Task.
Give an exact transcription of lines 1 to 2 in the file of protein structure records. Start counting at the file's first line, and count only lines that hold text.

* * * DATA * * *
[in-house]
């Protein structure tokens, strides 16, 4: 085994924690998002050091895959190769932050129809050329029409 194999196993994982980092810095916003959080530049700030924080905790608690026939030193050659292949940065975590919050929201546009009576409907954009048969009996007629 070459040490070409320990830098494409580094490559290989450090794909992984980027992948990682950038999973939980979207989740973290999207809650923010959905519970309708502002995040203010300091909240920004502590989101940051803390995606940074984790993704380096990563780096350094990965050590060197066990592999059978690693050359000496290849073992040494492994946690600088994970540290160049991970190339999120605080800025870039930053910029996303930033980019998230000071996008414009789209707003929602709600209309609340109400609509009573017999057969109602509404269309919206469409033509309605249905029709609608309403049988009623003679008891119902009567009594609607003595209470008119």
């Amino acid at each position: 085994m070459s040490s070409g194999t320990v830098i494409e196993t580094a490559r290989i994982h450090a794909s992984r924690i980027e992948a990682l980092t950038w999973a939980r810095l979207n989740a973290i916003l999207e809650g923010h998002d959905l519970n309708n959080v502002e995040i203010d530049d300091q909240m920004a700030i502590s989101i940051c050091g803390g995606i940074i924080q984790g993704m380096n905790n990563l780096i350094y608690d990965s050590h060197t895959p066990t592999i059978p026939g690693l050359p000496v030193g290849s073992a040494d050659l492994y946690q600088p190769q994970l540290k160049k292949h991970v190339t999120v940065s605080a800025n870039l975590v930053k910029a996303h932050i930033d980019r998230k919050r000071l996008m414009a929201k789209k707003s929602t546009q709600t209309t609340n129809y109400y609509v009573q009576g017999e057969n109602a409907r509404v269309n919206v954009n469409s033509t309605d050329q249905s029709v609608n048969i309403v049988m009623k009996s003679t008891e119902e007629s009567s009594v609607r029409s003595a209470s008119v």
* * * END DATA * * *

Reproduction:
[in-house]
């Protein structure tokens, strides 16, 4: 085994924690998002050091895959190769932050129809050329029409 194999196993994982980092810095916003959080530049700030924080905790608690026939030193050659292949940065975590919050929201546009009576409907954009048969009996007629 070459040490070409320990830098494409580094490559290989450090794909992984980027992948990682950038999973939980979207989740973290999207809650923010959905519970309708502002995040203010300091909240920004502590989101940051803390995606940074984790993704380096990563780096350094990965050590060197066990592999059978690693050359000496290849073992040494492994946690600088994970540290160049991970190339999120605080800025870039930053910029996303930033980019998230000071996008414009789209707003929602709600209309609340109400609509009573017999057969109602509404269309919206469409033509309605249905029709609608309403049988009623003679008891119902009567009594609607003595209470008119």